Success Could be failure

Success Could be failure

Success Could be failureSuccess can create dangerous traps for near term failure – an overly pessimistic or even slightly sadistic view? Well, I would venture that the success to date of the Montreal Protocol may be leading into such a trap.

When I cracked  what many consider to be the world’s toughest competitive entrance examination to enter the Indian Institute of Technology, I lost a sense of urgency. During the graduation course that followed I basked in the past glory of my success in the competitive examination and entered a passive state that lacked the element of urgency and  “making it happen’.

The Montreal Protocol community (also fondly called the ‘Ozone Community’) is almost addicted to euphoric statements that the Montreal Protocol is the most successful multilateral environmental agreement in the history. They are right.  The United Nations General Assembly, United Nations Secretary Generals, reports on the progress of the Millennium Development Goals, and many prestigious journals such as Nature and Science as well as  numerous articles and books have showered praise on the Montreal Protocol. It is often then stated or implied that “success breeds more success” .

I beg to differ and suggest this is not necessarily so. Coming as I do from a corporate sector background, I know well the perils of success. The moment we feel that we have landed upon a secret that will lead to everlasting success, we tend to put ourselves in a state of lethargy and learn nothing from the success. General Motors and Lehman Brothers are good examples.

I recently browsed through the  book “Seduced by Success; How the Best Companies Survive the 9 Traps of Winning,” which examines  44 companies from around the world to illustrate the traps that success can spring.  The key mantra of this volume was that we have to constantly move, evolve, improve and innovate.

I spent last weekend with Dr. Steve Andersen , Co-Chair of the Technology and Economic Assessment Panel drifting and roaming like nomads around the forest of Yveline, on the west of Paris. We discussed if we, as proud contributors to the Montreal Protocol, were bold enough to state that all was not well with the Montreal Protocol – that all that glitters is not gold. Would we dare to write about the failures or likely failures of the Montreal Protocol?

The tempting thought is this:  we are  successful, so what is the problem?  The problem stems from the fact that potential seedlings for the failure become camouflaged in the onslaught of success. There are many issues and perhaps hidden stories that may in the future emerge as seeds of failure. 

During the 20 years of implementation of the Montreal Protocol we paid singular attention to ridding the worlds of  Ozone Depleting Substances. But cared little to reflect on if we were creating another problem by solving this one problem. We indiscriminately introduced HCFCs as transitional alternatives to CFCs. We even embraced HFCs, thinking that we were leapfrogging HCFCs! Today, more than 60% of the replacement of CFCs and HCFCs is made with HFCs, which are indeed ozone friendly but can more than 1200 times as potent as carbon dioxide in trems of global warming.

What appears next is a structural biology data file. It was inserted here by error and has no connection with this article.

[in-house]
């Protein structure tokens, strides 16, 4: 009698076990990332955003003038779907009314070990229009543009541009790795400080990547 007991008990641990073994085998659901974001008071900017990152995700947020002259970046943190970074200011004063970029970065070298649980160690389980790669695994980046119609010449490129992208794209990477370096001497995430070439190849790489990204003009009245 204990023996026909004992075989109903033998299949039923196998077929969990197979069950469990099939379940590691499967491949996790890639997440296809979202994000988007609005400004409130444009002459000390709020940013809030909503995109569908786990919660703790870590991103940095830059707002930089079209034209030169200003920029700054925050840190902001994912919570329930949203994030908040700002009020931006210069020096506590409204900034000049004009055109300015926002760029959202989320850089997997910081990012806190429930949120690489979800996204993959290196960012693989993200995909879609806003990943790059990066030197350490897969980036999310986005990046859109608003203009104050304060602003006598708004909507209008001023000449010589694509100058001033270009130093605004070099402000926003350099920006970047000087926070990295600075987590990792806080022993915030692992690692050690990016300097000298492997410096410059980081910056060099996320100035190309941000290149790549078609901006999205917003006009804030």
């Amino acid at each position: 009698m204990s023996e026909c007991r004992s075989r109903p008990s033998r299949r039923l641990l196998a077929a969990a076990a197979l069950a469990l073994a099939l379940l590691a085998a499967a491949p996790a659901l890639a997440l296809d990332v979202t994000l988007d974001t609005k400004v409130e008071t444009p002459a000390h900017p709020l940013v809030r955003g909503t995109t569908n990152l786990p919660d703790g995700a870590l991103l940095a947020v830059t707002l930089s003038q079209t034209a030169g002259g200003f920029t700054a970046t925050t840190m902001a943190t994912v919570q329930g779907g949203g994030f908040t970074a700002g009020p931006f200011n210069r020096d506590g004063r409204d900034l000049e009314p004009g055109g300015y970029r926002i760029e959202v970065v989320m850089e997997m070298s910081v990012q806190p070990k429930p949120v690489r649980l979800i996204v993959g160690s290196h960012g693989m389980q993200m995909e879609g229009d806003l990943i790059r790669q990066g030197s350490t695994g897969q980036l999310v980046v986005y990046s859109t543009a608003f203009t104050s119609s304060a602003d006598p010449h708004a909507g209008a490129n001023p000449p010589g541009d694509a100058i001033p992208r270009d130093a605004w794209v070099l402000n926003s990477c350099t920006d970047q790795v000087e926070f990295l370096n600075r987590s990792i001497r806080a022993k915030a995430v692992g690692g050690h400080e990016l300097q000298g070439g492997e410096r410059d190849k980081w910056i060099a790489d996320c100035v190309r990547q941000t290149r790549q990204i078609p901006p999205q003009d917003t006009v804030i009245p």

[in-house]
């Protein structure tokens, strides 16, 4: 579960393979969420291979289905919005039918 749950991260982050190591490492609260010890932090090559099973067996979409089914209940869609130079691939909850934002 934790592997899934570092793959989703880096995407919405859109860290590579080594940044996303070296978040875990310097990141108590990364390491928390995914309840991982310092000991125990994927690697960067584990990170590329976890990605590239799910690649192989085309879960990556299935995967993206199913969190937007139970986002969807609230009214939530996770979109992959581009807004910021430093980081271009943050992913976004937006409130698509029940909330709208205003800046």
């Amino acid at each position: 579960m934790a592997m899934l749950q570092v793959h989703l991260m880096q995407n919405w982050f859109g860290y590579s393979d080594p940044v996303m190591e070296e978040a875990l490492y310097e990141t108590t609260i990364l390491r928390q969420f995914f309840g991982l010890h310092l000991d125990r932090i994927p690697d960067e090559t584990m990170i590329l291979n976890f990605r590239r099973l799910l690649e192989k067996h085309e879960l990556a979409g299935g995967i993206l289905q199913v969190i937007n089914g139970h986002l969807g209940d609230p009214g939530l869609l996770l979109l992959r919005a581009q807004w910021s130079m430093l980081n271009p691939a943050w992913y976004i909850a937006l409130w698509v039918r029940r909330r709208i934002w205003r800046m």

Industry had the ability to avoid HFCs all together. UNEP OzonAction provided the constant reminder that industry which in the first place created a problem was also uniquely placed to address it. Back in the late 1990s, OzonAction produced information papers that demonstrated the strengths of alternatives such as hydrocarbons  being ozone and climate friendly. OzonAction produced, for example, an compilation of innovative case studies entitled  ” Two Protocols one solution” . During the industry’s premier annual conference, The  Earth Technology Forum in Washington DC , we held round tables and brainstorming sessions to engage the developing countries  on the subject. UNEP opened new area of cooperation with Greenpeace who had similar thinking and was doing unprecedented work on promoting ‘green refrigeration’. But we were and we still are “siloed” by the success of the ozone friendly technologies. We continued to bask in these “silos” of the success. There was not enough incentive nor enough pressure exercised by governments to avoid the use of high global warming HFCs. We did not look beyond Ozone Layer protection.

Then came 2007. The ozone community started feeling the heat. The Montreal Protocol entered a reflective phase. It started looking at its weaker spots. It encouraged governments to adopt low Global warming and energy efficient technologies while implementing the Montreal Protocol. But the success still hung over us – the triumph associated with the elimination of CFCs was so strong that these intentions have in most cases remained only wishful thinking.

The important lesson from the Montreal Protocol is that you have never finished! The Protocol seems to have missed the boat when it comes to destruction of the CFCs that remain in old equipment. This problem is sometimes refered to as the “21 Gigatonne CO2-equivalent time bomb”. There is currently no provision in the Montreal Protocol to deal with this time bomb except to watch it slowly explode!

The success of the Montreal Protocol needs to be used as asset to embark on the next ‘big’ thing – the great challenges ahead. If we do not use this opportunity to innovate a transition into more energy efficient foams, refrigeration and Air Conditioning, we may well fall into a trap, the way the Lehman Brothers and General Motors found themselves.

Let us consider that success can be vulnerable. A successful model needs not only improvement but it needs continual metabolism.  In our rapidly changing world, people are always looking for the next big thing.

Pride of our success will make us prejudiced unless we innovate .


Rajendra Shende


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